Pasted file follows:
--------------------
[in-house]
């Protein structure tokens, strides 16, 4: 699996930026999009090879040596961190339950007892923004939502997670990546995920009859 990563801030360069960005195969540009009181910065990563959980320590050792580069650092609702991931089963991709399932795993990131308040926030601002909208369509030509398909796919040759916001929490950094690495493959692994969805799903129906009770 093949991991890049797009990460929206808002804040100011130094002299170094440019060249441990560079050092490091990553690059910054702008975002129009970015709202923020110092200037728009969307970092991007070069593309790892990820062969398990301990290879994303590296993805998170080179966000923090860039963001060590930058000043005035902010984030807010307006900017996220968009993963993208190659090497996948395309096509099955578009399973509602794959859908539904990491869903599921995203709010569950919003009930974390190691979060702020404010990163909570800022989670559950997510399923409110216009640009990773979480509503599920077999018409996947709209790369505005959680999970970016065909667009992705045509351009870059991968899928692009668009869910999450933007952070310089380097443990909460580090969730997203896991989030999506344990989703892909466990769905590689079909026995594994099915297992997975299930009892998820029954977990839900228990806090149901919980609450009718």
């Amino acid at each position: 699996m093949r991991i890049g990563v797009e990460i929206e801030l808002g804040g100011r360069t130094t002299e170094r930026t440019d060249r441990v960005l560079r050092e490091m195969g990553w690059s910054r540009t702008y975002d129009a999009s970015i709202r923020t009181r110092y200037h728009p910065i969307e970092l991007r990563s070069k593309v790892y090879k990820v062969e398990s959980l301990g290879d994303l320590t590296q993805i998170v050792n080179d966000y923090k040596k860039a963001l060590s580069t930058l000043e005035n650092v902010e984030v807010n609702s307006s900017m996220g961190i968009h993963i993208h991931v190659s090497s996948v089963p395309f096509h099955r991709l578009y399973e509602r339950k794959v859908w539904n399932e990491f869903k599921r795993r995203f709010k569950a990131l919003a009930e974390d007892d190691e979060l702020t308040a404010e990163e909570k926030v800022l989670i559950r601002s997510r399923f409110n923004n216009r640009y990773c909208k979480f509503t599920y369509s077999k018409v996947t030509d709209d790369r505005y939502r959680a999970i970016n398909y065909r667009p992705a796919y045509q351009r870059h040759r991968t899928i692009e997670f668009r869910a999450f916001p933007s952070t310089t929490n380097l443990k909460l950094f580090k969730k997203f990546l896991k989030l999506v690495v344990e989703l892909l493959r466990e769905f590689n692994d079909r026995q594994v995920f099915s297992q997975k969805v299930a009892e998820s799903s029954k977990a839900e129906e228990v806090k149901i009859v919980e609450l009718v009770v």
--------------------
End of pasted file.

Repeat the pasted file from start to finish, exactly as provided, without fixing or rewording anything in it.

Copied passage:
[in-house]
């Protein structure tokens, strides 16, 4: 699996930026999009090879040596961190339950007892923004939502997670990546995920009859 990563801030360069960005195969540009009181910065990563959980320590050792580069650092609702991931089963991709399932795993990131308040926030601002909208369509030509398909796919040759916001929490950094690495493959692994969805799903129906009770 093949991991890049797009990460929206808002804040100011130094002299170094440019060249441990560079050092490091990553690059910054702008975002129009970015709202923020110092200037728009969307970092991007070069593309790892990820062969398990301990290879994303590296993805998170080179966000923090860039963001060590930058000043005035902010984030807010307006900017996220968009993963993208190659090497996948395309096509099955578009399973509602794959859908539904990491869903599921995203709010569950919003009930974390190691979060702020404010990163909570800022989670559950997510399923409110216009640009990773979480509503599920077999018409996947709209790369505005959680999970970016065909667009992705045509351009870059991968899928692009668009869910999450933007952070310089380097443990909460580090969730997203896991989030999506344990989703892909466990769905590689079909026995594994099915297992997975299930009892998820029954977990839900228990806090149901919980609450009718």
């Amino acid at each position: 699996m093949r991991i890049g990563v797009e990460i929206e801030l808002g804040g100011r360069t130094t002299e170094r930026t440019d060249r441990v960005l560079r050092e490091m195969g990553w690059s910054r540009t702008y975002d129009a999009s970015i709202r923020t009181r110092y200037h728009p910065i969307e970092l991007r990563s070069k593309v790892y090879k990820v062969e398990s959980l301990g290879d994303l320590t590296q993805i998170v050792n080179d966000y923090k040596k860039a963001l060590s580069t930058l000043e005035n650092v902010e984030v807010n609702s307006s900017m996220g961190i968009h993963i993208h991931v190659s090497s996948v089963p395309f096509h099955r991709l578009y399973e509602r339950k794959v859908w539904n399932e990491f869903k599921r795993r995203f709010k569950a990131l919003a009930e974390d007892d190691e979060l702020t308040a404010e990163e909570k926030v800022l989670i559950r601002s997510r399923f409110n923004n216009r640009y990773c909208k979480f509503t599920y369509s077999k018409v996947t030509d709209d790369r505005y939502r959680a999970i970016n398909y065909r667009p992705a796919y045509q351009r870059h040759r991968t899928i692009e997670f668009r869910a999450f916001p933007s952070t310089t929490n380097l443990k909460l950094f580090k969730k997203f990546l896991k989030l999506v690495v344990e989703l892909l493959r466990e769905f590689n692994d079909r026995q594994v995920f099915s297992q997975k969805v299930a009892e998820s799903s029954k977990a839900e129906e228990v806090k149901i009859v919980e609450l009718v009770v």